In line with global and national efforts to promote breastfeeding-friendly workplaces, a dedicated breastfeeding room was launched on Tuesday, 31 July, at Red Cross War Memorial Children’s Hospital.
Thanks to the combined efforts of hospital management and the Children’s Hospital Trust, the women now have a hygienic, comfortable facility in which to breastfeed or express milk, and a fridge for storing the milk safely.
The breastfeeding room has been championed by the Child Health Advocacy Committee of the UCT Department of Paediatrics and Child Health.
Lori Lake, co-chair of the Advocacy Committee, said, “About two years ago we hosted a clinical lecture where we were focusing on breastfeeding, and the room erupted with working mothers who were describing their experiences of trying to breastfeed in broom cupboards and in toilets and expressing a great deal of anger and frustration.
“Working mothers ... were describing their experiences of trying to breastfeed in broom cupboards and in toilets and expressing a great deal of anger and frustration.”
“Out of that process we’ve been working with the hospital and pushing for the development of a breastfeeding room that provides a space for women to breastfeed in privacy, in dignity, and in a clean and healthy environment.”
Mother and child health
She added, “There’s a lot of work that has been done around this globally, and locally the National Department of Health is focusing attention on the first 1 000 days of life and looking at creating mother and child friendly facilities.”
Investing in breastfeeding is the most effective single intervention in reducing child mortality, according to the 2016 Lancet Breastfeeding Series.
Breast milk contains a powerful combination of vitamins, minerals, nutrients and antibodies specifically tailored to meet an infant’s changing nutritional needs. Yet very few mothers in South Africa exclusively breastfeed for the first six months of life. These low exclusive breastfeeding rates contribute to the high prevalence of malnutrition, diarrhoea, pneumonia and under-five mortality in South Africa.
“The breastfeeding room is another key part of the broader strategy to promote mother and child health,” said Lake.
“The breastfeeding room is another key part of the broader strategy to promote mother and child health.”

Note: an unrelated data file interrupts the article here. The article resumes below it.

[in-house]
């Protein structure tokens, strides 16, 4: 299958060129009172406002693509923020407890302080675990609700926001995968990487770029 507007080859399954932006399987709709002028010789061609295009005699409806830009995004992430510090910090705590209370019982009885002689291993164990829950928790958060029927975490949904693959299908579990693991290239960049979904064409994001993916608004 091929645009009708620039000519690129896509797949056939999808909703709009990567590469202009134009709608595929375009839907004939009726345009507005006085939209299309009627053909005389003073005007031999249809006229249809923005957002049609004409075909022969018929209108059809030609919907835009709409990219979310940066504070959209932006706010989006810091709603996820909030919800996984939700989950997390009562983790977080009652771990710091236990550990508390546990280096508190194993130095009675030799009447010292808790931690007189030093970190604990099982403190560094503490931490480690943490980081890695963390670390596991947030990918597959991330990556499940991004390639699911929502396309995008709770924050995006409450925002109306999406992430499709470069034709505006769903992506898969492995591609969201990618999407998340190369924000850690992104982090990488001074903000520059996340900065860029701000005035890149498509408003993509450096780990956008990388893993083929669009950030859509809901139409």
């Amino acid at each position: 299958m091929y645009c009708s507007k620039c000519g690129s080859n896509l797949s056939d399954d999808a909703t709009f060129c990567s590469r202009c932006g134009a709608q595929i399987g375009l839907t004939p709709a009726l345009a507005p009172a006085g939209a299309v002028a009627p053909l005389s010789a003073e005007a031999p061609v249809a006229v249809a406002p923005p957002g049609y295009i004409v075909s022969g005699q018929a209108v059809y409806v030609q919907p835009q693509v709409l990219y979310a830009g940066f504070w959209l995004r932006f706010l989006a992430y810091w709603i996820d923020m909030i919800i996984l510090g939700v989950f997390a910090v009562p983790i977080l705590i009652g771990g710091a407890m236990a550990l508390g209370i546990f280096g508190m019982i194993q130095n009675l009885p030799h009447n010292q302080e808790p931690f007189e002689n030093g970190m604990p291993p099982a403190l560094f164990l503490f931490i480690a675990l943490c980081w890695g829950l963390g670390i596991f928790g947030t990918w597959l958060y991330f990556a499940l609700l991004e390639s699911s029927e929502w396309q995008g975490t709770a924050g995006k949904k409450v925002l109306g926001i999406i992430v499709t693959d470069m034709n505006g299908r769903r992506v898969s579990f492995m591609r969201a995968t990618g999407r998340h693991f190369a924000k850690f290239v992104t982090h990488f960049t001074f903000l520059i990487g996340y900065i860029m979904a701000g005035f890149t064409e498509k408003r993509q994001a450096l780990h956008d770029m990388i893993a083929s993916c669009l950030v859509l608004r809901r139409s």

A breastfeeding-friendly policy
The launch of the facility at the hospital is significant as it encourages the recognition that all workplaces should be mother and child friendly, said Lake.
“This is very often a blind spot in terms of company policies. Women have to navigate the return to work on their own, with very little institutional support and, very often, little awareness of their entitlements,” she said.
“We are hoping that it will serve as an inspiration and as a stimulus for other departments at UCT to establish similar spaces for women, for the university to develop a breastfeeding-friendly policy, and for the same kind of initiative to be taken up by government, other businesses and trade unions. So that all working women who wish to continue breastfeeding their children are given adequate support, so that their children can have the best possible start in life.”
Support at home
The next goal of the Advocacy Committee is to gain greater investment in community health workers who can provide counselling and support to mothers in their homes.
“What we know is that, in South Africa, by far the majority of women initiate breastfeeding before they leave the hospital, but there are a number of critical points once they return home when they need additional support and guidance and, equally, planning ahead for the return to work.”
The committee will also be looking at the role of men in mother and child health. Fathers and other family members can help to ensure that women feel more supported and less stressed within the home environment.
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